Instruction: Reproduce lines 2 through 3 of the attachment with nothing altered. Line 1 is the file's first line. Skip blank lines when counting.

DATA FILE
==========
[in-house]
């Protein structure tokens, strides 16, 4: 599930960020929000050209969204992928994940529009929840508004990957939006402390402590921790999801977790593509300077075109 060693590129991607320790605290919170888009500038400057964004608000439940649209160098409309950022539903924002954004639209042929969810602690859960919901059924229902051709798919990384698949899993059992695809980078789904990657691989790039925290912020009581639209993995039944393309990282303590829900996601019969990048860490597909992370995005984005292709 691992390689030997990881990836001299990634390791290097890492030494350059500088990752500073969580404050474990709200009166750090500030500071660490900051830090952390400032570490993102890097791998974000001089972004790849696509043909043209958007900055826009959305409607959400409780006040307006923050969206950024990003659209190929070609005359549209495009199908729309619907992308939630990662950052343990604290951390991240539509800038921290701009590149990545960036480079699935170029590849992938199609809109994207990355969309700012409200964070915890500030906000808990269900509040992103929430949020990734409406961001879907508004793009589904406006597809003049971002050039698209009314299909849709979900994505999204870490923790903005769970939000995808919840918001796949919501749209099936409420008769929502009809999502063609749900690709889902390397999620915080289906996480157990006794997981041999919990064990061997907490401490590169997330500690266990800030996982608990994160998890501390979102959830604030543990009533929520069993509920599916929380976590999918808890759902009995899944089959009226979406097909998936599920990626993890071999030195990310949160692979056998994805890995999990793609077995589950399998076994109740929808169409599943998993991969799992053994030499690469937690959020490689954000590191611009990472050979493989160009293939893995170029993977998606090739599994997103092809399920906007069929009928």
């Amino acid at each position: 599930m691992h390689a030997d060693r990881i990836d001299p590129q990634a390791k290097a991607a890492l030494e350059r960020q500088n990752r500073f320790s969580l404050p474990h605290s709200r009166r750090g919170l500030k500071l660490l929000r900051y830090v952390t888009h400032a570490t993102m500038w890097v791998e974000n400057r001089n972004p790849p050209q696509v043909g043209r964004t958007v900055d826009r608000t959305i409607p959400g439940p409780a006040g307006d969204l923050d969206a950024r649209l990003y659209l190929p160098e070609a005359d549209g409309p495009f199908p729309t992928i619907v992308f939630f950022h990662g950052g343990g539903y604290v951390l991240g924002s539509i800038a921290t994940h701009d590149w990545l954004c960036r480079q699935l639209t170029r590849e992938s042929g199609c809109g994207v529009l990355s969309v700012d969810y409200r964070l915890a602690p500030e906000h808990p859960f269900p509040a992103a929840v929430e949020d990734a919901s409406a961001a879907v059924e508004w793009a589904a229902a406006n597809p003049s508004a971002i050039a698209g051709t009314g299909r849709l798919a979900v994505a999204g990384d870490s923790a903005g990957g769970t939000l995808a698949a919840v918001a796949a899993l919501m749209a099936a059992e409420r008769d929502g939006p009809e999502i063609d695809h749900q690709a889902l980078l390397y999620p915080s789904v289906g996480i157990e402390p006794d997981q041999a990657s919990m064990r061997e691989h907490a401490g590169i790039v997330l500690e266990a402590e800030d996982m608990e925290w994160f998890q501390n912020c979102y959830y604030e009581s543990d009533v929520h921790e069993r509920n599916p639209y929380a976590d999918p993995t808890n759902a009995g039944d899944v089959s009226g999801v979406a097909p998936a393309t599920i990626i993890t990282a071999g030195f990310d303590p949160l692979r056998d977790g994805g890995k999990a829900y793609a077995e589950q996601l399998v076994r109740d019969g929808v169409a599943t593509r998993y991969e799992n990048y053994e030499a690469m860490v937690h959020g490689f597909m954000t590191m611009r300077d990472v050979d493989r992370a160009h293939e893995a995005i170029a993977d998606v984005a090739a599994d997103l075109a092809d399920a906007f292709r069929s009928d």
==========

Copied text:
């Protein structure tokens, strides 16, 4: 599930960020929000050209969204992928994940529009929840508004990957939006402390402590921790999801977790593509300077075109 060693590129991607320790605290919170888009500038400057964004608000439940649209160098409309950022539903924002954004639209042929969810602690859960919901059924229902051709798919990384698949899993059992695809980078789904990657691989790039925290912020009581639209993995039944393309990282303590829900996601019969990048860490597909992370995005984005292709 691992390689030997990881990836001299990634390791290097890492030494350059500088990752500073969580404050474990709200009166750090500030500071660490900051830090952390400032570490993102890097791998974000001089972004790849696509043909043209958007900055826009959305409607959400409780006040307006923050969206950024990003659209190929070609005359549209495009199908729309619907992308939630990662950052343990604290951390991240539509800038921290701009590149990545960036480079699935170029590849992938199609809109994207990355969309700012409200964070915890500030906000808990269900509040992103929430949020990734409406961001879907508004793009589904406006597809003049971002050039698209009314299909849709979900994505999204870490923790903005769970939000995808919840918001796949919501749209099936409420008769929502009809999502063609749900690709889902390397999620915080289906996480157990006794997981041999919990064990061997907490401490590169997330500690266990800030996982608990994160998890501390979102959830604030543990009533929520069993509920599916929380976590999918808890759902009995899944089959009226979406097909998936599920990626993890071999030195990310949160692979056998994805890995999990793609077995589950399998076994109740929808169409599943998993991969799992053994030499690469937690959020490689954000590191611009990472050979493989160009293939893995170029993977998606090739599994997103092809399920906007069929009928």
């Amino acid at each position: 599930m691992h390689a030997d060693r990881i990836d001299p590129q990634a390791k290097a991607a890492l030494e350059r960020q500088n990752r500073f320790s969580l404050p474990h605290s709200r009166r750090g919170l500030k500071l660490l929000r900051y830090v952390t888009h400032a570490t993102m500038w890097v791998e974000n400057r001089n972004p790849p050209q696509v043909g043209r964004t958007v900055d826009r608000t959305i409607p959400g439940p409780a006040g307006d969204l923050d969206a950024r649209l990003y659209l190929p160098e070609a005359d549209g409309p495009f199908p729309t992928i619907v992308f939630f950022h990662g950052g343990g539903y604290v951390l991240g924002s539509i800038a921290t994940h701009d590149w990545l954004c960036r480079q699935l639209t170029r590849e992938s042929g199609c809109g994207v529009l990355s969309v700012d969810y409200r964070l915890a602690p500030e906000h808990p859960f269900p509040a992103a929840v929430e949020d990734a919901s409406a961001a879907v059924e508004w793009a589904a229902a406006n597809p003049s508004a971002i050039a698209g051709t009314g299909r849709l798919a979900v994505a999204g990384d870490s923790a903005g990957g769970t939000l995808a698949a919840v918001a796949a899993l919501m749209a099936a059992e409420r008769d929502g939006p009809e999502i063609d695809h749900q690709a889902l980078l390397y999620p915080s789904v289906g996480i157990e402390p006794d997981q041999a990657s919990m064990r061997e691989h907490a401490g590169i790039v997330l500690e266990a402590e800030d996982m608990e925290w994160f998890q501390n912020c979102y959830y604030e009581s543990d009533v929520h921790e069993r509920n599916p639209y929380a976590d999918p993995t808890n759902a009995g039944d899944v089959s009226g999801v979406a097909p998936a393309t599920i990626i993890t990282a071999g030195f990310d303590p949160l692979r056998d977790g994805g890995k999990a829900y793609a077995e589950q996601l399998v076994r109740d019969g929808v169409a599943t593509r998993y991969e799992n990048y053994e030499a690469m860490v937690h959020g490689f597909m954000t590191m611009r300077d990472v050979d493989r992370a160009h293939e893995a995005i170029a993977d998606v984005a090739a599994d997103l075109a092809d399920a906007f292709r069929s009928d």